Railway Preservation News

Are Park Trains "Real" Trains?
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Author:  J3a-614 [ Thu Sep 21, 2017 12:45 am ]
Post subject:  Re: Are Park Trains "Real" Trains?

Just something to add to the file here, and interesting, too. . .perspectives on the construction, maintenance, and operation of the big 25-tonners on 36-inch gauge.

http://www.trainweb.org/parktrains/Feat ... etals.html

Author:  Jennie K [ Thu Sep 21, 2017 6:51 pm ]
Post subject:  Re: Are Park Trains "Real" Trains?

J3a-614 wrote:
Just something to add to the file here, and interesting, too. . .perspectives on the construction, maintenance, and operation of the big 25-tonners on 36-inch gauge.

http://www.trainweb.org/parktrains/Feat ... etals.html

Almost have forgotten about that article, and I'm mentioned in it too!

Author:  survivingworldsteam [ Fri Sep 22, 2017 12:32 am ]
Post subject:  Re: Are Park Trains "Real" Trains?

railfanmag wrote:
Just stumbled upon this thread, and admittedly I didn't read all 11 pages. I have made my own definition about what's "real" and what isn't, and I acknowledge this is only my opinion and your mileage may vary. I drew my line in the sand (as it were) by whether the engineer rides in the cab or sits on the tender. In the cab is "real." On the tender is where I make the line for "live steam" and is thus more into the modeling end of things. Thus, Crown's larger engines are "real." I do plan to eventually run a feature on Crown in a future issue of Railfan & Railroad; our coverage of the Cedar Point & Lake Erie was very well received.

Back when I put together my "Surviving World Steam Locomotive" CD; this was close to the criteria I also used. I included anything that was larger than 1 ft 0 in in the database, which ruled out most of the ride on crowd; but included all amusement park engines, including the 1ft 0┬╝in gauge Ottaway 4-4-0s.

To further clarify things, I also included a note in the notes section that indicated if the engine is either an amusement park engine or a home-built steam engine. To me, this should satisfy those who don't consider these a "real" steam engine, without trying to weave the minefield of determining if they were really "real" or not. Others have already given good reasons why they could be considered as such. (Of course, I only included live steam engines, and not steam profile engines.)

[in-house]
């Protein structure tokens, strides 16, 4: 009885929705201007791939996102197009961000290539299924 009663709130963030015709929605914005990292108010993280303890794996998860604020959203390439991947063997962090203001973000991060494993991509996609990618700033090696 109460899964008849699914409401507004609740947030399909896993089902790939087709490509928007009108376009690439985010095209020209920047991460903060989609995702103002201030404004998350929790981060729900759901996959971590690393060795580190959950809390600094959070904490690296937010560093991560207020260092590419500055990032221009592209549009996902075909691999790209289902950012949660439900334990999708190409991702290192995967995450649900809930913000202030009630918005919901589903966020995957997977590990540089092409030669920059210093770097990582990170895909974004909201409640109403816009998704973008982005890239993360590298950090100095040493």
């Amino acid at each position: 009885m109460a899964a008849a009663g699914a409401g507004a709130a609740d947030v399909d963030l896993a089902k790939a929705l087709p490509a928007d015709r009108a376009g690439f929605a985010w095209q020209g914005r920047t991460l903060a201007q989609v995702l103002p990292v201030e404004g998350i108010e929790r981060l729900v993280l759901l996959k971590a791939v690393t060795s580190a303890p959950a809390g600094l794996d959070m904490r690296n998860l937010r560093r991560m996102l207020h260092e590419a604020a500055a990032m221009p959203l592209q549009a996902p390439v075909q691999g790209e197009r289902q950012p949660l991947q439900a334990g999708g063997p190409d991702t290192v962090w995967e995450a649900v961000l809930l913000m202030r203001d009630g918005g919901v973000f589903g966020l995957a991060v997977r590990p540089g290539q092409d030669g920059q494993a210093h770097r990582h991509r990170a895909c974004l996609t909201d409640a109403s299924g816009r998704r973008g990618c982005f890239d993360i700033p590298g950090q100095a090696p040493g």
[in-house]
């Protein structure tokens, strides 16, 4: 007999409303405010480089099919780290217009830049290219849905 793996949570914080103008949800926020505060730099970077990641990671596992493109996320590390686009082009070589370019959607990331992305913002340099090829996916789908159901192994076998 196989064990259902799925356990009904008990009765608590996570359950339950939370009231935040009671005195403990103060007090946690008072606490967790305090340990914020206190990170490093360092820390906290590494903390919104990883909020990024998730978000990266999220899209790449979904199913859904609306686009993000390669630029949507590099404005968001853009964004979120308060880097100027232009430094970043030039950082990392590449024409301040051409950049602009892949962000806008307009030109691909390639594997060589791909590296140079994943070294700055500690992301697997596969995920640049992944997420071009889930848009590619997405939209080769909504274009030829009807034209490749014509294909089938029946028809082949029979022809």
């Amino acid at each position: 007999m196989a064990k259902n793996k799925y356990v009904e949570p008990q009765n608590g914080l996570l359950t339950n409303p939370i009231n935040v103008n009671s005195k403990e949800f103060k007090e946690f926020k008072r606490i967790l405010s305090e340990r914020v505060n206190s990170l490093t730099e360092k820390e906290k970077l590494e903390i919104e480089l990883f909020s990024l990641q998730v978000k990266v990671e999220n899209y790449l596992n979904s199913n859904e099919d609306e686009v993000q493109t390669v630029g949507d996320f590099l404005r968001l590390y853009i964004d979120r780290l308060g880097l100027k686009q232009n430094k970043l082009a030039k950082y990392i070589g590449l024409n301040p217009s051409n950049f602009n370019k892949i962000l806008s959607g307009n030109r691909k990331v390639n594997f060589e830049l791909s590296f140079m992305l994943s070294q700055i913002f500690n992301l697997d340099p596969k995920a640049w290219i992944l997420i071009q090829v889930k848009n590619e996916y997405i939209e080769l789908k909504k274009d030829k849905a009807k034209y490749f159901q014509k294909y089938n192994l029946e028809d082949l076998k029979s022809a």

Since I jumped in this thread so many years ago, I have ridden the trains (and steamboat!) at Disney World, the train at the Fort Worth Zoo, and the Forest Park Miniature Railroad in Trinity Park in Fort Worth, TX; here is a web site for this operation:


The Wildlife Express Train at Disney World is awesome; it is just too bad it is not steam powered; although I understand why it isn't. The immersion experience on this train is great; besides the baggage tied to the roof of the coaches, there was even a bicycle tied to the locomotive; this was something you sometimes saw in pictures of the narrow gauge trains that plied the sugar railways on Java in Indonesia. Call it what you want, it is a neat similitude of a working narrow gauge British operation.

I felt the same way about the Zoo train that operates in the Fort Worth Zoo. It is a Severn Lamb trainset, with the 4-4-0 engine in front. Riding that train through the "jungle" of the zoo, it takes little imagination to think of yourself riding on the cane trains on the islands of Cuba or Java. It has stations at both ends, so it also qualifies as a transportation system.

The CP Huntingtons of the Forest Park Miniature Railroad would be a major turnoff for most railfans, the driving wheel no longer turns or in many cases is no longer in place, and they have lights galore all over them. But the lights are understandable -- it mixes with cars, bicycles, and pedestrians as makes its way along the five mile length of the railway. It includes several grade crossings and six bridges on its route including a 350 foot girder bridge and 175 foot truss bridge, both of which cross the Clear Fork of the Trinity River. It also passes under the huge UP yard (Lawrence yard?), and the Fort Worth and Western trestle; there is a video on youtube that shows the FW&W train exchanging whistle blows with the FPMRR train.

It has also been operational since 1958 or 1959, so it has the historical angle. Given the length, the scenery, and the history, it makes for an impressive ride; though I would wait till autumn or spring to ride it; my grandsons and I sat immediately behind the tender, and we were roasted by the radiator along with the ambient heat. (There is a steel plate to deflect the cooling air, but it was very hot to the touch by the time we stopped.) I does have two stations, but nowadays only one is open, so it can not be considered a transportation system.

Like others, I enjoy rail fanning the amusement park trains like I do the "real" trains; though I also enjoy rail fanning model railroad layouts, so take that for what it is worth.

-James Hefner
Hebrews 10:20a

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